The New York Mets made the offseason’s biggest splash so far by acquiring All-Star shortstop Francisco Lindor and right-hander Carlos Carrasco from the Cleveland Indians on Thursday.
The move doesn’t only affect the Mets and Indians, but also several other teams and players league-wide. Let’s break down the fallout.
Mets in lockstep with Braves atop NL East
If this trade doesn’t make the Mets the NL East front-runner, they’re at least neck-and-neck with the Atlanta Braves and legitimate World Series contenders.
Landing Lindor is exactly the type of follow-through Mets fans expected the moment Steve Cohen took over as owner this past fall. He’s a four-time All-Star, two-time Gold Glove winner, and he’s finished in the top 10 in MVP voting three times in six years. It’s also reminiscent of the trade that sent Mookie Betts to the Los Angeles Dodgers last February.
Lindor has only a year remaining before free agency, but it wouldn’t be surprising if New York has an extension in the works already. Remember, Betts didn’t ink his new deal until several months later, so Lindor’s may not be immediate, either.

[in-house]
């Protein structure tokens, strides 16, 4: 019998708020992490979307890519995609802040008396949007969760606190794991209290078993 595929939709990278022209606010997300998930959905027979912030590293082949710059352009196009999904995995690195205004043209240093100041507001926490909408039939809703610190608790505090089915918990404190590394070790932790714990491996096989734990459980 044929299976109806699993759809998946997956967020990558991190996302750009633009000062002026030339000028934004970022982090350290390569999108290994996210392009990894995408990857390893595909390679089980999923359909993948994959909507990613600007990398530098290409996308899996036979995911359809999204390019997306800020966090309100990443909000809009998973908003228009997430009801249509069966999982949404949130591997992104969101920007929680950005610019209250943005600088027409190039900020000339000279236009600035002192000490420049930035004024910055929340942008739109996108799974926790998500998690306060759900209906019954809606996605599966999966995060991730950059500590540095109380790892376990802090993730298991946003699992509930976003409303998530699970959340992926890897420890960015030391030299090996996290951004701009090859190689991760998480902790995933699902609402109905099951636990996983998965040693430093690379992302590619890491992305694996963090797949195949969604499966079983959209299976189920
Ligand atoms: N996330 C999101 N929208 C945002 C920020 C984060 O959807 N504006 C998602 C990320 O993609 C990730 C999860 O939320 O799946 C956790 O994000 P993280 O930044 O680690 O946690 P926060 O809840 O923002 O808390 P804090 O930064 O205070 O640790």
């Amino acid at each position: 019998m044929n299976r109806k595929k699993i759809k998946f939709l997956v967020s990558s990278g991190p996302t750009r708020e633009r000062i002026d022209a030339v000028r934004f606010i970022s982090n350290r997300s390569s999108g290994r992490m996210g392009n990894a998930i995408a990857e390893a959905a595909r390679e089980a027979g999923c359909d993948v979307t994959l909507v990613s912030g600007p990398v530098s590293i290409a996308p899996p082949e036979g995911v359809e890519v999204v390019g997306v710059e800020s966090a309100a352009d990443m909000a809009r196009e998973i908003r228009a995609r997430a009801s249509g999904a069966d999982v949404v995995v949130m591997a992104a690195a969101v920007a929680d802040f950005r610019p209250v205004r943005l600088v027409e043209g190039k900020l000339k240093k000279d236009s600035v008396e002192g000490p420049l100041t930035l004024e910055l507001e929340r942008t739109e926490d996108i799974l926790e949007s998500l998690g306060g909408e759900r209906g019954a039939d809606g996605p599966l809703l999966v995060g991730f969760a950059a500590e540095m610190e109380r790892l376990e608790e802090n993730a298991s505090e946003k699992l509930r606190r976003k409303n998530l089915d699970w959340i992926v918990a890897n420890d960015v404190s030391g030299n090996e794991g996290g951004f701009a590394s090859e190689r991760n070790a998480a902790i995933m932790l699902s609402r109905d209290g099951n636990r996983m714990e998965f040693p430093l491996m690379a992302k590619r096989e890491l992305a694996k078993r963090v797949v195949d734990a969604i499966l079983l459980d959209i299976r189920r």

A possible Mets lineup already looks impressive.
And New York might not be done. The Mets have been linked to free-agent center fielder George Springer. They may even be more alluring to Springer because the Lindor addition makes the club look serious about contending immediately.
Additionally, New York could seriously use reinforcements in its bullpen. Whether that means signing Liam Hendriks, Brad Hand, or swinging another trade remains to be seen, but don’t expect the Mets to sit still.
It’d be foolish to sign over the deed to the division title in January, especially since the Braves are an excellent and well-balanced team. However, this signals a renewal of one of baseball’s best rivalries.
Blue Jays: Hello darkness, my old friend
The Toronto Blue Jays were supposed to be the front-runners for Lindor. However, whether the Blue Jays could have topped Cleveland’s package doesn’t matter because what’s done is done. This isn’t necessarily a sign that Toronto’s front office has been merely posturing this offseason, either. It’s entirely possible the Blue Jays were right there until the bitter end, and Cleveland simply preferred the Mets’ offer.
This also may not signify that Toronto will come up empty-handed in its attempts to add an impact player this winter. While the Blue Jays would have happily reconfigured their infield to accommodate Lindor, this means Bo Bichette won’t have to move off shortstop. The team can now pivot to focus on upgrading at third base, which is a more obvious position of need despite Vladimir Guerrero Jr.’s renewed focus on returning to the hot corner.